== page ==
IEDs - the weapon of choice
Mon, 20 Aug 2012 6:23p.m.
By Michael Morrah
The improvised explosive device, or IED, that killed three New Zealand soldiers overnight contained more than 20 kilograms of explosives.
A former New Zealand commander who's worked in Bamiyan says the bombmakers are constantly coming up with more sophisticated techniques to injure and kill.
IEDs are the biggest killers in both Afghanistan and Iraq. In Afghanistan alone, more than 16,000 have been cleared or detonated in the past year.
"The ways that they are detonated can be numerous," says Richard Hall, former New Zealand Defence Force commander. "It could be a pressure plate, it could be a time device or it could be some form of remote device using radio, microwave, radar or whatever to set off the explosive."
Most modern military vehicles, including the kiwi Humvees, have technology to block remote signals to IEDS. But Mr Hall says the devices and detonators are always being modified.
"There is a constant battle of technology that is going on. The insurgents are watching our drills, our procedures, in the same way we are watching theirs."
IEDS can be made out of anything from fertiliser to plastic explosives, or more commonly in Afghanistan, abandoned ammunition, and can be planted in the ground or detonated from moving vehicles.
Security expert Darren Morton of Patronus International says they're a weapon of choice for insurgents.
"Because they are low cost, they're extremely easy to manufacture into an explosive device... they have maximum devastation at the scene, so could quite easily take out a military tank."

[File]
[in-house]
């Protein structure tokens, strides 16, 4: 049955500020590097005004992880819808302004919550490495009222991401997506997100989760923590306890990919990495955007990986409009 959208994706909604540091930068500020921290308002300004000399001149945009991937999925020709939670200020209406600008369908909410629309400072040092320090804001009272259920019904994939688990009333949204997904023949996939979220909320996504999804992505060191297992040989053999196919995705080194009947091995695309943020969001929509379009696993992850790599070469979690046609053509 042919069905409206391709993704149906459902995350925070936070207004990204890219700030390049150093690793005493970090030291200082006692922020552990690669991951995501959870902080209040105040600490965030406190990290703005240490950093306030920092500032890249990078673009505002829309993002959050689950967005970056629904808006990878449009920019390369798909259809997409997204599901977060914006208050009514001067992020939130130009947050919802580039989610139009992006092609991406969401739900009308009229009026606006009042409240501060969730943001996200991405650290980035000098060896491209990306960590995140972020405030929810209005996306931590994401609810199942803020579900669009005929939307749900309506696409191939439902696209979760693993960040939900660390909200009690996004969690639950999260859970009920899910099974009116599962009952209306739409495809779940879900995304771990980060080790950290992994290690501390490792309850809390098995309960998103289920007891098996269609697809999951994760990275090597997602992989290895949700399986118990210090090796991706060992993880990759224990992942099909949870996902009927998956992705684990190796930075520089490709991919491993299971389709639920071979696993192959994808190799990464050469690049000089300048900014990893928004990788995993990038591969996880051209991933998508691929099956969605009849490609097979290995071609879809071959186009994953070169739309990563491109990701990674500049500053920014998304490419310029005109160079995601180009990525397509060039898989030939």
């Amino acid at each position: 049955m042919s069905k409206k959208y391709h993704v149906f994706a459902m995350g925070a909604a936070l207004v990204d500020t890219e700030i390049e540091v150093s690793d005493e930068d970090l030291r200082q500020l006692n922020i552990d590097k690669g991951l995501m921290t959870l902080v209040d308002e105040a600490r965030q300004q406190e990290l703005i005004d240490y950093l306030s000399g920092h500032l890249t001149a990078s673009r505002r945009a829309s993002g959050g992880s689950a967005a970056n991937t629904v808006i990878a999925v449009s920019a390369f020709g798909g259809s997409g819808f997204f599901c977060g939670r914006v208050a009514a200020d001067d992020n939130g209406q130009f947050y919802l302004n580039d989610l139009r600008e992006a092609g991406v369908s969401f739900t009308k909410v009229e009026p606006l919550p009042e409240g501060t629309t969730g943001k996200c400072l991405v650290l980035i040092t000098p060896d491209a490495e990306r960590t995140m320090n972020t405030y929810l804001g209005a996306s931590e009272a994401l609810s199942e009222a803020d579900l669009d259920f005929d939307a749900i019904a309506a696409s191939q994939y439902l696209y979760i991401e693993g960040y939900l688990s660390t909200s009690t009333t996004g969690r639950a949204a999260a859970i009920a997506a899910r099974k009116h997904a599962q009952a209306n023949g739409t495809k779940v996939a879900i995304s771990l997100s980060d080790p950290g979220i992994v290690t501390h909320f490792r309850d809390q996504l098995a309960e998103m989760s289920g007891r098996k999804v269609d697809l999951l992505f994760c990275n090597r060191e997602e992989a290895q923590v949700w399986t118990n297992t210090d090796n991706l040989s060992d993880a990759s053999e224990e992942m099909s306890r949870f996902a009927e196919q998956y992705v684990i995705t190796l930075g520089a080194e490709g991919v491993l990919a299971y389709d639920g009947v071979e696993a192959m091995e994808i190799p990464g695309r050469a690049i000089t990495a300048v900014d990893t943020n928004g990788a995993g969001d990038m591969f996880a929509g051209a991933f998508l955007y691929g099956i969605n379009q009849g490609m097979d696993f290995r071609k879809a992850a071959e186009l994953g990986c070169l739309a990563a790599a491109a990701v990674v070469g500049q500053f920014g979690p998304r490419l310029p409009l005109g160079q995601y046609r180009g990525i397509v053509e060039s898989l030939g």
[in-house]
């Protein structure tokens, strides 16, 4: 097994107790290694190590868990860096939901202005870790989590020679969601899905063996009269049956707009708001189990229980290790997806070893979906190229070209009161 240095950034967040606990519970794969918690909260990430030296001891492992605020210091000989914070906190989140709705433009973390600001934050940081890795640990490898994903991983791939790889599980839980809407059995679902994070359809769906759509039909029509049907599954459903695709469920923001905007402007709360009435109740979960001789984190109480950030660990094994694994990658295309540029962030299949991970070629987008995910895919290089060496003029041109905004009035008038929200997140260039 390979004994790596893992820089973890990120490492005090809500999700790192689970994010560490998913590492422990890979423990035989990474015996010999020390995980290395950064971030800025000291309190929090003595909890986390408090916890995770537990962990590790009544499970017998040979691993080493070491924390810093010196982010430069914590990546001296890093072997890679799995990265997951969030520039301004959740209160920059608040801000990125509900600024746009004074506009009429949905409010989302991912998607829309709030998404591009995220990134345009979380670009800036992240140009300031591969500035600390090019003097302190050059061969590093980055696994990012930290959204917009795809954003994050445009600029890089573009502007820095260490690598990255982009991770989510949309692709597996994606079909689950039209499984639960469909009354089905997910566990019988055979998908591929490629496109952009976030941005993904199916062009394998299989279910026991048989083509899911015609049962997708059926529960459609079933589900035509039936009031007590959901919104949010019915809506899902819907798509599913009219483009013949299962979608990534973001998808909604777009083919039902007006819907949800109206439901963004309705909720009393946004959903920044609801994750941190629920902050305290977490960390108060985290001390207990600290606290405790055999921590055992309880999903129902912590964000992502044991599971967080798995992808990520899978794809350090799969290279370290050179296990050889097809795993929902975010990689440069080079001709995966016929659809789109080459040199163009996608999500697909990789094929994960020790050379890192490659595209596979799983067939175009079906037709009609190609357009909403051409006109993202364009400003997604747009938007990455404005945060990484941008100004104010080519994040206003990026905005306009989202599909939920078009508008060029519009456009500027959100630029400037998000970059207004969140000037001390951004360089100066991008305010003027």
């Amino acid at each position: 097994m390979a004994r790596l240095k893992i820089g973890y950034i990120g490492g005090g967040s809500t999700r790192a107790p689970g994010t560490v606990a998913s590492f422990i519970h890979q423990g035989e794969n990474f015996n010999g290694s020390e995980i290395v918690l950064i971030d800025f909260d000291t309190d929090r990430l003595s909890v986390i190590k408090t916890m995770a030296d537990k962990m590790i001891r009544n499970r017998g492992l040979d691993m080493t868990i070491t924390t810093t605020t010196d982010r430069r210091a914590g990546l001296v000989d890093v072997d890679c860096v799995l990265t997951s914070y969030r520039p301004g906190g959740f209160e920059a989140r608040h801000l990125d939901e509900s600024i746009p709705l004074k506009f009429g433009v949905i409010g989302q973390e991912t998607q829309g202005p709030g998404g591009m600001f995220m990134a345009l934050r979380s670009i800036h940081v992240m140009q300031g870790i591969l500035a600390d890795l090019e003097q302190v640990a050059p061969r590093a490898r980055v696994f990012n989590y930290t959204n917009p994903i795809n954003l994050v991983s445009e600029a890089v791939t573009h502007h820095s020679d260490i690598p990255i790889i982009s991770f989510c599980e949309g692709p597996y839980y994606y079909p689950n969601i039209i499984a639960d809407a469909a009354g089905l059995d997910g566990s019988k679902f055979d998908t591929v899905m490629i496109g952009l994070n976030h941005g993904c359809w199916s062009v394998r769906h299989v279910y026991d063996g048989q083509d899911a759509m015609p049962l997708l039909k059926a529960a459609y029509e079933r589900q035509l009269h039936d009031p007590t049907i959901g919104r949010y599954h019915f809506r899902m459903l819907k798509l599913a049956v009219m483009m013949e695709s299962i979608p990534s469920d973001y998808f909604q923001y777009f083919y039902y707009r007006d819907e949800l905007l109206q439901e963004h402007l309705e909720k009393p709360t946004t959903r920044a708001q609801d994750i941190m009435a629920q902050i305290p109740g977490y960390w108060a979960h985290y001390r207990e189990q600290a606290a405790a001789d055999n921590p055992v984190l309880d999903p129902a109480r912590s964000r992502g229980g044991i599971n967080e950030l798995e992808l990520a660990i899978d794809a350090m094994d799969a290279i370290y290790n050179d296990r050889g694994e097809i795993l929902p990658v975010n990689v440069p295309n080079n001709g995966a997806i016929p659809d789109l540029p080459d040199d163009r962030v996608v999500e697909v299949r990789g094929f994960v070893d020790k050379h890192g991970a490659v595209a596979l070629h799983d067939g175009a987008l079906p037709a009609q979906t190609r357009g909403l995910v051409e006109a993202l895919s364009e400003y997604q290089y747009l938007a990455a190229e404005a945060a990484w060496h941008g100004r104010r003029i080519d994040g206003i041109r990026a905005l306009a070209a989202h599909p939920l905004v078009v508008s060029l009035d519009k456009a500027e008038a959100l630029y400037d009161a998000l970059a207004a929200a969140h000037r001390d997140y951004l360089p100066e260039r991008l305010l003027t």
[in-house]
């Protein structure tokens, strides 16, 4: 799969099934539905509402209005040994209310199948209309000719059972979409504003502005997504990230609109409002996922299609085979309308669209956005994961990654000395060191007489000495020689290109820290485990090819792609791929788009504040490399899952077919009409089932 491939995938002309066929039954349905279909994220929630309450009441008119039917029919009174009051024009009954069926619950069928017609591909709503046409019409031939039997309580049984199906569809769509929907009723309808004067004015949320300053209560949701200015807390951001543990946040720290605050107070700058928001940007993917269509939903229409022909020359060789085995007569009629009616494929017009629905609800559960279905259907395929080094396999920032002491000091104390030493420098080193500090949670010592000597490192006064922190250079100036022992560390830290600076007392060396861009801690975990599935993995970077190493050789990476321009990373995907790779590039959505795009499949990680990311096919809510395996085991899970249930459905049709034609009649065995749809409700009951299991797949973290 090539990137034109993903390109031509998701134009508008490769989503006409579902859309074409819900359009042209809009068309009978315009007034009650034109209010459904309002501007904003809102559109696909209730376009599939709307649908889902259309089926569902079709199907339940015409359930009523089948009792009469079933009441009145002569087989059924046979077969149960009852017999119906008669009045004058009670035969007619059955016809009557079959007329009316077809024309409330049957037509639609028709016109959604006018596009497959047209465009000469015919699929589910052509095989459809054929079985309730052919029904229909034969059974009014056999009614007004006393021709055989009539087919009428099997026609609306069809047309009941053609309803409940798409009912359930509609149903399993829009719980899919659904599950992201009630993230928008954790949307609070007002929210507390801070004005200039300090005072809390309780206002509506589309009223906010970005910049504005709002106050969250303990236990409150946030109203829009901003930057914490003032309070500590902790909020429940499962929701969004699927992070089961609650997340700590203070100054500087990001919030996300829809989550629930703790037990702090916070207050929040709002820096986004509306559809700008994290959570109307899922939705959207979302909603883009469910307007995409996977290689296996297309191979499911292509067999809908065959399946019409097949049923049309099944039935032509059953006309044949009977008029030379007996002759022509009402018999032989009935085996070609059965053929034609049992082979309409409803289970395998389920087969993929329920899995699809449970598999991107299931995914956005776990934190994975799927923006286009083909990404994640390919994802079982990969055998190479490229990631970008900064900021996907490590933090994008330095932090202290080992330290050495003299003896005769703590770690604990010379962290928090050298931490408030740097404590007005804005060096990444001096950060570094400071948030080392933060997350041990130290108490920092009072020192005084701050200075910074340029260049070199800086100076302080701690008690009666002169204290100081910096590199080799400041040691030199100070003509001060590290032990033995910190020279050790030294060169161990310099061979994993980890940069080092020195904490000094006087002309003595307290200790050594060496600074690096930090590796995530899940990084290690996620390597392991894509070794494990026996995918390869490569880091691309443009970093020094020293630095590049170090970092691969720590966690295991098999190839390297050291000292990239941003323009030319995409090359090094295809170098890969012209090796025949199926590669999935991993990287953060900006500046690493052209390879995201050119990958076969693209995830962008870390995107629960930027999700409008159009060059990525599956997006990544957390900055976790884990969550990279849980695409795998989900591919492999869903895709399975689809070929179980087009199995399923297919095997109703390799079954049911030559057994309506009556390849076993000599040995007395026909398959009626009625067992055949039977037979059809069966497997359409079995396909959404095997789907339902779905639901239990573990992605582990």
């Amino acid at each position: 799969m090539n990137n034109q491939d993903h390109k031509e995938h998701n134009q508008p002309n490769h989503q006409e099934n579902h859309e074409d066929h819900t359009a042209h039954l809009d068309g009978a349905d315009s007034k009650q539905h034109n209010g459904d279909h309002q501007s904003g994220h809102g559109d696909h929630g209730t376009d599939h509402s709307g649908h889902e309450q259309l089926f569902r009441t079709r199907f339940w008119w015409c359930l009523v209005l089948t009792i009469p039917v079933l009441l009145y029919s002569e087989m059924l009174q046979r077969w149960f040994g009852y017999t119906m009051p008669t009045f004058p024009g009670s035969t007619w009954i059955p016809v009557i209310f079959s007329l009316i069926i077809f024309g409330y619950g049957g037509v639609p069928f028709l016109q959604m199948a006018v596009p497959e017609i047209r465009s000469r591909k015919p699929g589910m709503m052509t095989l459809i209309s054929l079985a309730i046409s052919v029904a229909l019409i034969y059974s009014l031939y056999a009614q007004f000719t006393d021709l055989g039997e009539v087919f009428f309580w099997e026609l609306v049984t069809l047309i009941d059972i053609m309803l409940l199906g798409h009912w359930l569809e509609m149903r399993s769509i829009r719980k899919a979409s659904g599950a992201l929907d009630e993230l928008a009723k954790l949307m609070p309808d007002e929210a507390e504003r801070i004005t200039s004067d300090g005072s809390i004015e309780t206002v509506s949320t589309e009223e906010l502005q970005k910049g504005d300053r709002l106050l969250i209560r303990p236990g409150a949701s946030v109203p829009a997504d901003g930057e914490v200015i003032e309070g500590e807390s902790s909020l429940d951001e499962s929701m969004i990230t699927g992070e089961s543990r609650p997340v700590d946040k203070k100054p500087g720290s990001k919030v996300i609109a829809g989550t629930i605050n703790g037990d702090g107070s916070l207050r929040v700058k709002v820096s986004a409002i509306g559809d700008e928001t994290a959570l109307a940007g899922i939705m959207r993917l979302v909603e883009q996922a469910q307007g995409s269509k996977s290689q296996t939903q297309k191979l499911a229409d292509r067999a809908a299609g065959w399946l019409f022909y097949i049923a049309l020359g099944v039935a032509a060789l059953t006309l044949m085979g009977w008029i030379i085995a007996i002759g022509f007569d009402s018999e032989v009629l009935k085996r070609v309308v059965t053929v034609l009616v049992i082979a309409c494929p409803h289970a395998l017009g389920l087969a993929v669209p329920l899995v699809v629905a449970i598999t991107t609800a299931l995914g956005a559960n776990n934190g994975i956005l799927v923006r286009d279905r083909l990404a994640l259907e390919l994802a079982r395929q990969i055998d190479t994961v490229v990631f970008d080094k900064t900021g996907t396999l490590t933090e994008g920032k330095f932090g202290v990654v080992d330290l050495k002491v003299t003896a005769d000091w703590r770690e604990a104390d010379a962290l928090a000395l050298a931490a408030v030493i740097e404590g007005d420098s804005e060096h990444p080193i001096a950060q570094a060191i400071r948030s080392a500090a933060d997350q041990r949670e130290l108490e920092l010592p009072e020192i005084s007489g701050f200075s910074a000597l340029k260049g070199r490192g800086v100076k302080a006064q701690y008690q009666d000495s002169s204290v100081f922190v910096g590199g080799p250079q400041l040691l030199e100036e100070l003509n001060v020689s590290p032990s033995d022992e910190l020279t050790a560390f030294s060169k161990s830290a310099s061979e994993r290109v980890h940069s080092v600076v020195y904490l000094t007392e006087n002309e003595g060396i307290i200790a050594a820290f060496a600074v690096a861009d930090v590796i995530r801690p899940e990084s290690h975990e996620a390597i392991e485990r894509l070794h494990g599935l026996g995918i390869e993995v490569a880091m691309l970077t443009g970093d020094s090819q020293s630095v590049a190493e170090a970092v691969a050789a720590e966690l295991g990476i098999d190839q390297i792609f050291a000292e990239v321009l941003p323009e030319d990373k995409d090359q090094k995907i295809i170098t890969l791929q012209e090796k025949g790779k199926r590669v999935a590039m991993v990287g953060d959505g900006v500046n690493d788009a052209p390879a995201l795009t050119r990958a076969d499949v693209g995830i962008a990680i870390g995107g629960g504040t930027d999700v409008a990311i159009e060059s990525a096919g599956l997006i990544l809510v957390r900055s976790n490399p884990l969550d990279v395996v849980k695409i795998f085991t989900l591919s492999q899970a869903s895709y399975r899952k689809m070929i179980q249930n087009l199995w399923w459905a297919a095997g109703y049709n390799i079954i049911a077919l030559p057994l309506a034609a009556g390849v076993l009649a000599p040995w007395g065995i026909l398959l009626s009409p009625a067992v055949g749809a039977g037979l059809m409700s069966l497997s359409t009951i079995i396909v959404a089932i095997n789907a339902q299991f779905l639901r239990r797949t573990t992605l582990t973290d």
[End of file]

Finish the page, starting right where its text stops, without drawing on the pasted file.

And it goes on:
"This was a very large bomb," says Prime Minister John Key. "I mean, over 20 kilos of explosives as we understand it, so it's a very significant bomb."
The remnants of that bomb and any other IEDS found in the aftermath of the massive blast are now being examined.
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21/08/2012 8:26:18 a.m.
Just a correction on your article Michael when you stated - "the biggest killers in both Afghanistan and Iraq" is in fact the Americans! not IED. @Grant why are NZ troops even in Afghanistan??
21/08/2012 7:25:38 a.m.
@WEIYA What do you think our troops are trained to do? YES they are trained to go to war, pulling our troops out is exactly what loses a war, ask the French. Pulling them out is NOT the answer, that is exactly what the Ali baba would like to see. The answer is to eliminate the threat in the Kiwi area of operation. Baymian is normally a low-Medium threat area, and it has obviously changed to a HIGH threat area, which indicates that INSURGENTS not from the province have infiltrated. Delete the intruders, you know our People and our Soldiers would have established a primo rapport with the locals of Bamian over the years of operating in the is Area....WHY throw away all that hard work? Finish the job, that's what us Kiwis do!
Thank you- NZPSD 9 years NZ infantry-8 years Private Security Iraq and Afghanistan
20/08/2012 10:13:48 p.m.
Hi As soon as I heard the news about 3 of our soliders who were killed in Afganastan I fully understand the pain of how the families feel anout loosinfg their loved ones.Plus I do have a friend that I know her brother serves as NZDF my advice is that I wish John Key can arrange the time about when he would withdraw our troops home from there and it is time fom them to come home ASAP rather than 2013 next yearthe more they withdraw them to come home are much safer than later.
20/08/2012 9:56:53 p.m.
@Grant -because the money that could pay for safer MRAP vehicles for our Warriors is being used by the National Government in NZ to settle Maori land claims so National can win again at the next election - don't they teach that at Military school?
20/08/2012 9:26:18 p.m.
Humvees are well known death traps in Afghanistan. The LAVs are not much better. Why were the soldiers not equipped with MRAP vehicles?
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